I do wish people would stop recommending a pi for a router. Its wifi is weak due to internal aerials and its limited to 8 clients on its wifi.
A router should have DUAL LAN ports to give you dedicated WAN and LAN.
Use the R4S instead with a switch and dedicated AP. You will have far less issues.
(edit) - @daydaystech Also that is a horrible async. as moeller says you will use most of your upstream managing that downstream. You definitely require QOS setting up internally to manage your upstream with 8 people sucking on that pipe. All it will take is one person running a torrent to murder the rest of your gaming.
having gone and had a read up on this. I have a few questions. Firstly it is way more powerful than the R4S or a pi. Why replace the default firmware that Asus provides? They have gaming QOS built in and preconfigured. Seems bit odd to replace that unless you are wishing to manage your own QOS settings?
I hope you are using a 2.5gb switch to backbone the router yes? or relying on wifi for other clients? or using the 1gb ports on back?
What you could do to take some of the load of your GT-AX6000 is to turn off the wifi on it and serve wireless via other APs. That would enable the cpu to only be used for routing instead of also being used for wifi if you are concerned with the cpu load. However the load should be shared across all its cpus. Have you checked that the merlin firmware uses irqbalance or other cpu sharing methods?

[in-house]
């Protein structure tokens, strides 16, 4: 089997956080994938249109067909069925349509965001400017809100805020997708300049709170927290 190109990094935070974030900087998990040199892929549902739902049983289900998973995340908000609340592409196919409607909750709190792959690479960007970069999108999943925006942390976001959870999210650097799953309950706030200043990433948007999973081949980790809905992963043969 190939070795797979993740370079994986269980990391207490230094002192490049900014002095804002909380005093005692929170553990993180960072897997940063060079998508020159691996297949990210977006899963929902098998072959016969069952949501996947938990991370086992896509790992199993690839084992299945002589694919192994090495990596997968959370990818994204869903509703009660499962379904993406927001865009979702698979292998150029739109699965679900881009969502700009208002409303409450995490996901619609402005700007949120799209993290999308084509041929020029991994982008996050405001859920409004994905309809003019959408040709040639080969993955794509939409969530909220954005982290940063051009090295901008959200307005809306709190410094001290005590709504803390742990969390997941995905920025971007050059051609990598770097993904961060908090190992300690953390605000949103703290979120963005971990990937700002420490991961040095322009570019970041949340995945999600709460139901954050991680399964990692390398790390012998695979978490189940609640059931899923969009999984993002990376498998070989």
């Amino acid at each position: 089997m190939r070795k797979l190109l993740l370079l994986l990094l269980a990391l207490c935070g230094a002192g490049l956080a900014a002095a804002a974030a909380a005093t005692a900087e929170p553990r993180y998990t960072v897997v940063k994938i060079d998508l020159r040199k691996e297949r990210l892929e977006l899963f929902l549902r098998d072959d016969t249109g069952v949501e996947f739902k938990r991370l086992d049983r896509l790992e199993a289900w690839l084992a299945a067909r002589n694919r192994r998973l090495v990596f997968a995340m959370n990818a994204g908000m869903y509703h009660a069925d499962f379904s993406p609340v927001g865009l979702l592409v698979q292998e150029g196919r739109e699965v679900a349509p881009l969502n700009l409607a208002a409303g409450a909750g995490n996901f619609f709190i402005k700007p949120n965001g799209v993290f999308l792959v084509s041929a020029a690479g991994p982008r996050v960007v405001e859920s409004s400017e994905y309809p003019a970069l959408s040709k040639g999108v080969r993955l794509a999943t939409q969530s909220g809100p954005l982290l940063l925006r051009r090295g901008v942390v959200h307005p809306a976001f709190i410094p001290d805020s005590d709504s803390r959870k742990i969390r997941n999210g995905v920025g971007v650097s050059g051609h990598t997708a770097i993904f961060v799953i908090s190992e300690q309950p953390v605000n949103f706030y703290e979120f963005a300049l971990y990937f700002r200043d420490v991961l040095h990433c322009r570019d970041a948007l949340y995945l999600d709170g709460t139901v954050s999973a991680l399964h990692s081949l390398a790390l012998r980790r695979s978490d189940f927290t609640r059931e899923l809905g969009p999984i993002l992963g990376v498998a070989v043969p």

Nobody is recommending the pi4b as WiFi router, but as wired-only router, with the onboard WiFi at best as management access channel, hence the comment of needing an additional AP, switch and USB dongle. I did not spell out the rationale for that admittedly, but I did describe a reasonable and complete pi-as-a-router configuration.
I wish people would actually read the posts first they are going to diss
Pis, for all their problems have a lot going for them, before the shipping and chip issues they were much easier to source than more specialized devices and have larger production runs (which makes it likely these will still be available in a few years).
That said, a nanopi R4S would probably also do well as a router, judging from forum posts (again no first-hand experience).
it wasn't meant as a diss. Just that people need to understand the limitations of them and that real routers should have dedicated ports. Always seems to be a bit of a hack job with usb adaptors and some are a real pain to get to grips with as i noted on the pi forums.
Real nic over usb any day especially if you are relying on it to route. Temp access via a dongle sure. as long as its a decent chipset and not flaky fell of the back of a lorry in china rubbish.
ARM devices should have a good support for ages.
And the R4S is a little demon. Mine is loaded up with the unify controller (docker is using 2gb) and AGH with 600k ish filters and it just purrs along.
i want to manage my own qos give my gaming pc the best it can get for bufferbloat i will check on the cpu sharing software with merlin to see. i am using the 2.5 gig get 1400 down with out qos and the other 2.5g to my gaming pc have a 2.5g card installed
Check out the NanoPi R5S. It has 2x 2.5G ports and a 1G WAN port. SQM should be able to reach gigabit, although not positive. You can download a custom version of OpenWrt 22.03 branch on their website:
If you want something higher end that'll be fast for lifetime, x64 is the best choice. Although power consumption will be more like 15W. Maybe this with 6x 2.5GbE, but not sure, has an older Celeron:
For either of those (ARM or x64) just attach a 2.5G switch, and some U6-Lite-US wifi 6 access points.
For those Intel 2.5GbE adapters, just install the kmod-igc driver. Don't have one myself, but OpenWrt should work great. pfSense is another good option it's FreeBSD based, where OpenWrt is Linux based.